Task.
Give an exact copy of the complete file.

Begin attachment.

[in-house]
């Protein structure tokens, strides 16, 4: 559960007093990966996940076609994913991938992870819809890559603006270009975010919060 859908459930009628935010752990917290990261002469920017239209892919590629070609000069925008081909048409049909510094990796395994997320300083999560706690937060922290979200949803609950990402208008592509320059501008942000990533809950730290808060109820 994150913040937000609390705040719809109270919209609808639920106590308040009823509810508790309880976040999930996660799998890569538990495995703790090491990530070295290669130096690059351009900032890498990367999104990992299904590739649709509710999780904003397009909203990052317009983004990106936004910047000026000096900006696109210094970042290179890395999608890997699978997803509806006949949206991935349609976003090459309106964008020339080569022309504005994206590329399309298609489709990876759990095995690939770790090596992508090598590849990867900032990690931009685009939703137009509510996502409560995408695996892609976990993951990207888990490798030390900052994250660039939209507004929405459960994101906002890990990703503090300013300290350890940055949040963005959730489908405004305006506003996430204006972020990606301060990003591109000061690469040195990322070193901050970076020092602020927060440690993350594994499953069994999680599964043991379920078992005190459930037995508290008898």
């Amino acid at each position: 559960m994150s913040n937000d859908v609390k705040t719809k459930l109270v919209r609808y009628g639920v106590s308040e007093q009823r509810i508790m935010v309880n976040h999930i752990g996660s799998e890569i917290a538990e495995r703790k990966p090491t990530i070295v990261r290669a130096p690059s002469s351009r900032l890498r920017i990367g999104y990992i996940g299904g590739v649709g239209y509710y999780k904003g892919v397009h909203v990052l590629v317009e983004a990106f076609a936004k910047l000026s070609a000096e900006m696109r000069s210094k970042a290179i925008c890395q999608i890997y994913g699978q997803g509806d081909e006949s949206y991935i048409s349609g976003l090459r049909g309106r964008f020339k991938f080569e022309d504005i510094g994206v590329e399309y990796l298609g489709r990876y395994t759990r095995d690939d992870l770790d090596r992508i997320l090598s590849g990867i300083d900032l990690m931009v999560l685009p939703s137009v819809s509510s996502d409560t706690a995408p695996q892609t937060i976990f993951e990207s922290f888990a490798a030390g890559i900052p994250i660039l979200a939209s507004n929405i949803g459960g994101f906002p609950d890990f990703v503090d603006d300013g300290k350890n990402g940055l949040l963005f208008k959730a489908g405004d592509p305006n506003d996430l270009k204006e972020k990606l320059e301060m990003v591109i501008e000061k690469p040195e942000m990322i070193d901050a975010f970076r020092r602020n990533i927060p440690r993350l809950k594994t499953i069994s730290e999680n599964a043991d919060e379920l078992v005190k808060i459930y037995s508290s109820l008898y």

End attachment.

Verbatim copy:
[in-house]
């Protein structure tokens, strides 16, 4: 559960007093990966996940076609994913991938992870819809890559603006270009975010919060 859908459930009628935010752990917290990261002469920017239209892919590629070609000069925008081909048409049909510094990796395994997320300083999560706690937060922290979200949803609950990402208008592509320059501008942000990533809950730290808060109820 994150913040937000609390705040719809109270919209609808639920106590308040009823509810508790309880976040999930996660799998890569538990495995703790090491990530070295290669130096690059351009900032890498990367999104990992299904590739649709509710999780904003397009909203990052317009983004990106936004910047000026000096900006696109210094970042290179890395999608890997699978997803509806006949949206991935349609976003090459309106964008020339080569022309504005994206590329399309298609489709990876759990095995690939770790090596992508090598590849990867900032990690931009685009939703137009509510996502409560995408695996892609976990993951990207888990490798030390900052994250660039939209507004929405459960994101906002890990990703503090300013300290350890940055949040963005959730489908405004305006506003996430204006972020990606301060990003591109000061690469040195990322070193901050970076020092602020927060440690993350594994499953069994999680599964043991379920078992005190459930037995508290008898």
């Amino acid at each position: 559960m994150s913040n937000d859908v609390k705040t719809k459930l109270v919209r609808y009628g639920v106590s308040e007093q009823r509810i508790m935010v309880n976040h999930i752990g996660s799998e890569i917290a538990e495995r703790k990966p090491t990530i070295v990261r290669a130096p690059s002469s351009r900032l890498r920017i990367g999104y990992i996940g299904g590739v649709g239209y509710y999780k904003g892919v397009h909203v990052l590629v317009e983004a990106f076609a936004k910047l000026s070609a000096e900006m696109r000069s210094k970042a290179i925008c890395q999608i890997y994913g699978q997803g509806d081909e006949s949206y991935i048409s349609g976003l090459r049909g309106r964008f020339k991938f080569e022309d504005i510094g994206v590329e399309y990796l298609g489709r990876y395994t759990r095995d690939d992870l770790d090596r992508i997320l090598s590849g990867i300083d900032l990690m931009v999560l685009p939703s137009v819809s509510s996502d409560t706690a995408p695996q892609t937060i976990f993951e990207s922290f888990a490798a030390g890559i900052p994250i660039l979200a939209s507004n929405i949803g459960g994101f906002p609950d890990f990703v503090d603006d300013g300290k350890n990402g940055l949040l963005f208008k959730a489908g405004d592509p305006n506003d996430l270009k204006e972020k990606l320059e301060m990003v591109i501008e000061k690469p040195e942000m990322i070193d901050a975010f970076r020092r602020n990533i927060p440690r993350l809950k594994t499953i069994s730290e999680n599964a043991d919060e379920l078992v005190k808060i459930y037995s508290s109820l008898y």